Skip to content
Non-blocking hash map in Rust
Branch: master
Clone or download
Pull request Compare This branch is 18 commits ahead of ndokmai:master.
Fetching latest commit…
Cannot retrieve the latest commit at this time.
Permalink
Type Name Latest commit message Commit time
Failed to load latest commit information.
examples
src
.gitignore
.travis.yml
Cargo.lock
Cargo.toml
README.md

README.md

Highly Scalable Non-blocking Hash Map in Rust

Build Status

WARNING: this library is still far from ready for any use, but PRs are always welcome of course!

The design of this hash map is taken and modified from Dr. Cliff Click's design, originally implemented in Java. The hash map is thread-safe, thus can be safely used as a shared resource among multiple threads, without requiring mutual exclusion, and typesafe, because it is implemented in Rust. It is also scalable and can be shared among a large number of threads without experincing a major bottleneck. The work is currently under development.

Design

The design of this hash map is based in the reasoning of a state machine, where a key-value pair is allowed to be in many valid states. To transfer from one state to another, the table requires an atomic compare-and-swap function to compare-and-swap pointers.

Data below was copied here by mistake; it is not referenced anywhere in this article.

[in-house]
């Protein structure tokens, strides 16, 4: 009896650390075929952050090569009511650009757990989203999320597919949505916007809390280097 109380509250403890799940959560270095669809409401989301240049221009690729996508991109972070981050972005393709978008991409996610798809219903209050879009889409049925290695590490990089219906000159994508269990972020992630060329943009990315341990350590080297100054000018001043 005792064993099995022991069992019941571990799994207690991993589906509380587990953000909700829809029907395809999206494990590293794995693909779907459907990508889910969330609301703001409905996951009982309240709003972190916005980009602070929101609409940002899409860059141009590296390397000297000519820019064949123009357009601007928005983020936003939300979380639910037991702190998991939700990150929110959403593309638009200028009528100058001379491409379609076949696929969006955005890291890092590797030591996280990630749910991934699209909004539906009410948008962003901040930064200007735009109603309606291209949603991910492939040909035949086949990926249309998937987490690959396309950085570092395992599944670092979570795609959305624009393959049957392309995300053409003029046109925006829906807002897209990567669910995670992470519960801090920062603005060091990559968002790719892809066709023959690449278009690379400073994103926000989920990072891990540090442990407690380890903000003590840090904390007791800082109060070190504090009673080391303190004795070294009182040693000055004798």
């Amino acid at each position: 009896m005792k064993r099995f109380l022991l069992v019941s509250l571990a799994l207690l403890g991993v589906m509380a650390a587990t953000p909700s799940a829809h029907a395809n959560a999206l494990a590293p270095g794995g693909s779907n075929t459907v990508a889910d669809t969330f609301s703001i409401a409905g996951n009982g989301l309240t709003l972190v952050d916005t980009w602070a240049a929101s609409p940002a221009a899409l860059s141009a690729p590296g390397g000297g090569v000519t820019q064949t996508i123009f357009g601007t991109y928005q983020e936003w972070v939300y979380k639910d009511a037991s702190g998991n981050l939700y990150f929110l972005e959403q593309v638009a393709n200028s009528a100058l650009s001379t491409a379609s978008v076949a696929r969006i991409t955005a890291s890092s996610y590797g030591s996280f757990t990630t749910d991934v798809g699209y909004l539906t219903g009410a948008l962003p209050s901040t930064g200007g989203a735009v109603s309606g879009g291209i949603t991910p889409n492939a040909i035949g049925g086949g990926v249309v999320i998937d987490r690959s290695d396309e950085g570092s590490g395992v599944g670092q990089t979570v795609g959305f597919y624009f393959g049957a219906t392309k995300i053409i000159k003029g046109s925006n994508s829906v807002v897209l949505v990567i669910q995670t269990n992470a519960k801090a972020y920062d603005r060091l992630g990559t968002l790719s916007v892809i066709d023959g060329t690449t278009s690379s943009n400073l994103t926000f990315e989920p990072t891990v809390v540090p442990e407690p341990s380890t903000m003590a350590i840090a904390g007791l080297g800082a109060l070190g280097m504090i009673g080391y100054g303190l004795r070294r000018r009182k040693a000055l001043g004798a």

State Machine

Our design bases on the assumption that a key, once inserted, is never deleted directly from the table, but it can be cleaned up in a certian way.

To simplify things and make them easier to understand, let us start by assumming that we never need to resize the table. If it is the case, then only the put_if_match function can alter the states. If a key-value is inserted to the table, then the transition {Empty, Empty} -> {Key, Empty} -> {Key, Value} atomically occurs in the strict order, and only one thread can switch the state at a time (since we are using an atomic compare-and-swap.) If two threads are competing to update the table, say Thread 1 just finishes the transition {Empty, Empty} -> {Key, Empty} and Thread 2 suddenly shows up at {Key, Empty} and wants to update the same key, what would happen? This is quite simple: Assume that Thread 1 wants to update the key-value slot to {Key, Value_1} and Thread 2 wants to update it to {Key, Value_2}, they will both be competing to swap in their value. Suppose that Thread 1 wins, then the transition {Key, Empty} -> {Key, Value_1} occurs. However, Thread 2 will still be trying to update and finally do the transition {Key, Value_1} -> {Key, Value2}, which is a valid transition. For the get function, it will read at any current state and return the found value immediately.

[...more explanation on the way...]

Current State of Development

This library is still in its early development stage, and requires Rust nightly to build. For next milestone and current outstanding issues, see 0.1.0-alpha

Setup & Run

To build the library:

$ cargo +nightly build [--release]

To run the example::

$ cargo +nightly run --example testmain
You can’t perform that action at this time.